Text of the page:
I must admit that I liked Frost a lot more when I thought his poems were all similar to "The Road not Taken". You know, nice understandable poems abouI must admit that I liked Frost a lot more when I thought his poems were all similar to "The Road not Taken". You know, nice understandable poems about human nature and life's choices with lots of rural settings. But I guess I was wrong, Frost can get into deep philosophical poems and make you sound pretty stupid trying to analyse whatever the hell he was trying to say.
BUT. BUT I still love him deeply for he is an extraordinary poet especially when he writes simply. I do find myself close to his simple poems; they are filled with self-discovery and beautiful images. I highlighted lots of lines and put heart stickers all over them, because I guess after all, I am still that little girl who read Frost's poems and thought of him as her long-time dead friend; one that she takes walks with and talks about life... and silly stuff.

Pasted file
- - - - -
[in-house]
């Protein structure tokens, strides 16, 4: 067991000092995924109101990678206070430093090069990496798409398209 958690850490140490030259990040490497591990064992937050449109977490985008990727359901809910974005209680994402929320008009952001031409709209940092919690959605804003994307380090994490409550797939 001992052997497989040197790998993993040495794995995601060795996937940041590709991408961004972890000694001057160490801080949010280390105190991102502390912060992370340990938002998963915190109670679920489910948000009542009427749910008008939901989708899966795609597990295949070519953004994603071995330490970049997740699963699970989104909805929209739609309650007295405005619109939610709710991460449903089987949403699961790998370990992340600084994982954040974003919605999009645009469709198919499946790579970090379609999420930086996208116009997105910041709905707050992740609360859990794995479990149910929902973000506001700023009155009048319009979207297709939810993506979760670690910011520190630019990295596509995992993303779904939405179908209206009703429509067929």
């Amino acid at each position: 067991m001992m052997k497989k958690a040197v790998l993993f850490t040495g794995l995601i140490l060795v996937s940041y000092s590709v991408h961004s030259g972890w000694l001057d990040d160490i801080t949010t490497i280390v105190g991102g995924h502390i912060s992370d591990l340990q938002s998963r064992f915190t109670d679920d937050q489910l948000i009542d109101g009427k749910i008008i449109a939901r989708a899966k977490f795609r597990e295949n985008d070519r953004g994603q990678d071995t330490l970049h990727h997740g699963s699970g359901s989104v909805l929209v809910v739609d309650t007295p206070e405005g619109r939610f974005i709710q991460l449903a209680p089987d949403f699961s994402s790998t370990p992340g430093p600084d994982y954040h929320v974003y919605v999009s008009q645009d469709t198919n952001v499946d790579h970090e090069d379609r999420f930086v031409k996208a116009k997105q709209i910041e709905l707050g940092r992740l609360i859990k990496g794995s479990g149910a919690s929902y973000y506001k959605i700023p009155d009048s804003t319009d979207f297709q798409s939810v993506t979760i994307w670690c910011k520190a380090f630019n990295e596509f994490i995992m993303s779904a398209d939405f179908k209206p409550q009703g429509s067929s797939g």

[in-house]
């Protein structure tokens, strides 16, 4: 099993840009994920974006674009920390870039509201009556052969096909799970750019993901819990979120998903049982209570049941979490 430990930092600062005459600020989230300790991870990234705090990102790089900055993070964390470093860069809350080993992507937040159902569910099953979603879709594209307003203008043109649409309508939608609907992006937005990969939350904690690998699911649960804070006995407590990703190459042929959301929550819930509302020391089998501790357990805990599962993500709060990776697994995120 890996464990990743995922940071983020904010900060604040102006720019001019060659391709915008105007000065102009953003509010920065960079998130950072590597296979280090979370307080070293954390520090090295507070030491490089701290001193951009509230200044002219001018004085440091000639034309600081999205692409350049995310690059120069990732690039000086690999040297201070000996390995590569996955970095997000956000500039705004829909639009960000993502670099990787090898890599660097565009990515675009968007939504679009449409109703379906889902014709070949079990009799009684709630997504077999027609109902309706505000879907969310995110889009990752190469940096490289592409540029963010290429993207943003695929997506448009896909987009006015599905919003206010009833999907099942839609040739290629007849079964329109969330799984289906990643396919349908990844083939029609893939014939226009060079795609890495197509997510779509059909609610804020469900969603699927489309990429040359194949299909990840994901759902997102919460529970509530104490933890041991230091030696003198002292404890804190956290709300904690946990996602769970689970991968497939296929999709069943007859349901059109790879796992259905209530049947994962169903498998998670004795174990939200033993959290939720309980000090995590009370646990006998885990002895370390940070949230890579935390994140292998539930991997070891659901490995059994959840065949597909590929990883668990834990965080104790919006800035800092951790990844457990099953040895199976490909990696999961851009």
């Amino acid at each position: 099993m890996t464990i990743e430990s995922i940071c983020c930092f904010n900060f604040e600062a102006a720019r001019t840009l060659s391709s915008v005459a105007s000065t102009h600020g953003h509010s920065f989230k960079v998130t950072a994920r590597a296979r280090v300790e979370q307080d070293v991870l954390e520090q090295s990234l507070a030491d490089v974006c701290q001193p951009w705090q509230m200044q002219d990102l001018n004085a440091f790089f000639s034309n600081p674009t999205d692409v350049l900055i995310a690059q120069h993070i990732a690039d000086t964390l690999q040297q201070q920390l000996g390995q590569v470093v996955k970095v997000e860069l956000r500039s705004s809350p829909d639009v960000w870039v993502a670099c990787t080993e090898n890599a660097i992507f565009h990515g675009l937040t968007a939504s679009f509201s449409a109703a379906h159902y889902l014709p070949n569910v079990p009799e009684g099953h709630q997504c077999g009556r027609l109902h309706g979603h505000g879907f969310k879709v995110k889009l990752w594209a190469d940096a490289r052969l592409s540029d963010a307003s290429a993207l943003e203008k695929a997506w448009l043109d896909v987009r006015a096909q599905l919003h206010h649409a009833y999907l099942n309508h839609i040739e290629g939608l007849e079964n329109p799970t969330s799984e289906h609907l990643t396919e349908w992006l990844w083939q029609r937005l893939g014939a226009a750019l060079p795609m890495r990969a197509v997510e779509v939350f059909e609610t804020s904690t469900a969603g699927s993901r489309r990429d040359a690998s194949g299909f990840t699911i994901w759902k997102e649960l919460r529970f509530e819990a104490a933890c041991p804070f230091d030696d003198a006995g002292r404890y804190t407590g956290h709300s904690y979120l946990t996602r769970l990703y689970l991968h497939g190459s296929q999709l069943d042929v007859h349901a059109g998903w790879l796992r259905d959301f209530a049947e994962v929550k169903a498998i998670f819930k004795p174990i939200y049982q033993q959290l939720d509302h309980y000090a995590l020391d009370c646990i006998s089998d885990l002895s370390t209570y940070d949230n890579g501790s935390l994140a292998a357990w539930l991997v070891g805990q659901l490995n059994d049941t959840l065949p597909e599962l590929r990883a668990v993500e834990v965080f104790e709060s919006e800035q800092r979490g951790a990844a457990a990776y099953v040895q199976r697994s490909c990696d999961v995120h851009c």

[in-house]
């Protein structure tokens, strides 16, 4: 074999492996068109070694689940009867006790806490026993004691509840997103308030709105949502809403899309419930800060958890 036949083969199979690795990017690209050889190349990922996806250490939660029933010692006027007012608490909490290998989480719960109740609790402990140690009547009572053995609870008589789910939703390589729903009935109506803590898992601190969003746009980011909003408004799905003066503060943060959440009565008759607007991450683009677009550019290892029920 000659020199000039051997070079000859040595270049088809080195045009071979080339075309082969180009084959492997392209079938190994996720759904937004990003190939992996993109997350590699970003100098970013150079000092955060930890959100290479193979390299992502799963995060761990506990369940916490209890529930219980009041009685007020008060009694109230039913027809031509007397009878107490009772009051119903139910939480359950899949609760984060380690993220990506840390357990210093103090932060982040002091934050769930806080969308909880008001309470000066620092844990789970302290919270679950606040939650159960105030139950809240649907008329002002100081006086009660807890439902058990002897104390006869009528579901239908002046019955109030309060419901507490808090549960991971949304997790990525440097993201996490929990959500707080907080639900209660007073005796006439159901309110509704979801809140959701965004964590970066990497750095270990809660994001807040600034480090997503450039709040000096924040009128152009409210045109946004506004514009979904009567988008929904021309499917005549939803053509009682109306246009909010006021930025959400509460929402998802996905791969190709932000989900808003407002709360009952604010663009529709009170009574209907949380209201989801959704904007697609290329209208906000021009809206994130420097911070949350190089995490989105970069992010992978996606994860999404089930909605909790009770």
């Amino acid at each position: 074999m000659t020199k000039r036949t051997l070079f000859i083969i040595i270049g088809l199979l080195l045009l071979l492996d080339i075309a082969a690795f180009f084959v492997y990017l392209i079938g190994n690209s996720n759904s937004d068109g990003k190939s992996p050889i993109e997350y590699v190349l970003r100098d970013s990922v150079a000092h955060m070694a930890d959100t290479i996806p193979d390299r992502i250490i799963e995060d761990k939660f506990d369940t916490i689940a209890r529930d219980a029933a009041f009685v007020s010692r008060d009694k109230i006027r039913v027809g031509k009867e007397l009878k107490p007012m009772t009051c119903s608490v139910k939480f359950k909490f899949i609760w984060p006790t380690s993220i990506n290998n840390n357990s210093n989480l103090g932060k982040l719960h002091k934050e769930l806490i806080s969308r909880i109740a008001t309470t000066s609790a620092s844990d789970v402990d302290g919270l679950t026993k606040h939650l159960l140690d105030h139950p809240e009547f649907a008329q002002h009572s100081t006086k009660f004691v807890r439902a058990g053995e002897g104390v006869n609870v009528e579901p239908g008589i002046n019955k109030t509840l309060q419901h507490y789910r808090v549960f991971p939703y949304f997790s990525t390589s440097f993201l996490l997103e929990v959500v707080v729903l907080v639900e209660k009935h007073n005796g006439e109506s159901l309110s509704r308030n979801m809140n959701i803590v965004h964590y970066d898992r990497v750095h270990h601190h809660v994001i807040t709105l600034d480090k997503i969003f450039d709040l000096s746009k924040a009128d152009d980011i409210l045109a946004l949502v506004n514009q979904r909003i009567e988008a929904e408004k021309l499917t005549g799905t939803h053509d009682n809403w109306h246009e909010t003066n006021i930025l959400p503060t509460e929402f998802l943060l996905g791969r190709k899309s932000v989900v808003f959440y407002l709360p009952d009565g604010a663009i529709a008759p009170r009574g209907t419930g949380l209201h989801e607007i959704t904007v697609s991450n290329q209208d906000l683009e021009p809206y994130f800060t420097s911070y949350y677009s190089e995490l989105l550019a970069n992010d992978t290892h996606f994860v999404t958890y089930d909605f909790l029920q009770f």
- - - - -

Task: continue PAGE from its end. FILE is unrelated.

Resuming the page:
**spoiler alert** If I could describe this short novel with only one word, it would be painful. The novel follows the story of three Palestinian men w**spoiler alert** If I could describe this short novel with only one word, it would be painful. The novel follows the story of three Palestinian men who try to escape their miserable lives, looking for jobs in Kuwait to enable them to pay their debts or giving their children a better eduction, a better life, but they die from heat in a truck's tank as they were hiding from the last check point. Abu Khaizuran, the truck driver, though as sad as he was, allows himself to search the dead bodies' pockets, takes whatever he finds before throwing their bodies into a pile of refuse hoping someone else will give them a respectful funeral.
The novel is filled with symbolism and metaphors. Abu Khaizuran, for example, can easily be a symbol for government\kings; his coward actions are probably the reason why Ghassan chose to strips his manhood off him. The last part of the story when Abu Khaizuran screams in the middle of the desert:"why didn't they knock on the metal container to save their lives?" and listens to his question being echoed over and over, was pretty hard to read. Whether the three men silence is meant as a hopeless surrender that maybe, for once, life seemed to hard to keep on living, or perhaps to show how isolated they were even at times when they needed help the most, the question is still reflecting many political situations.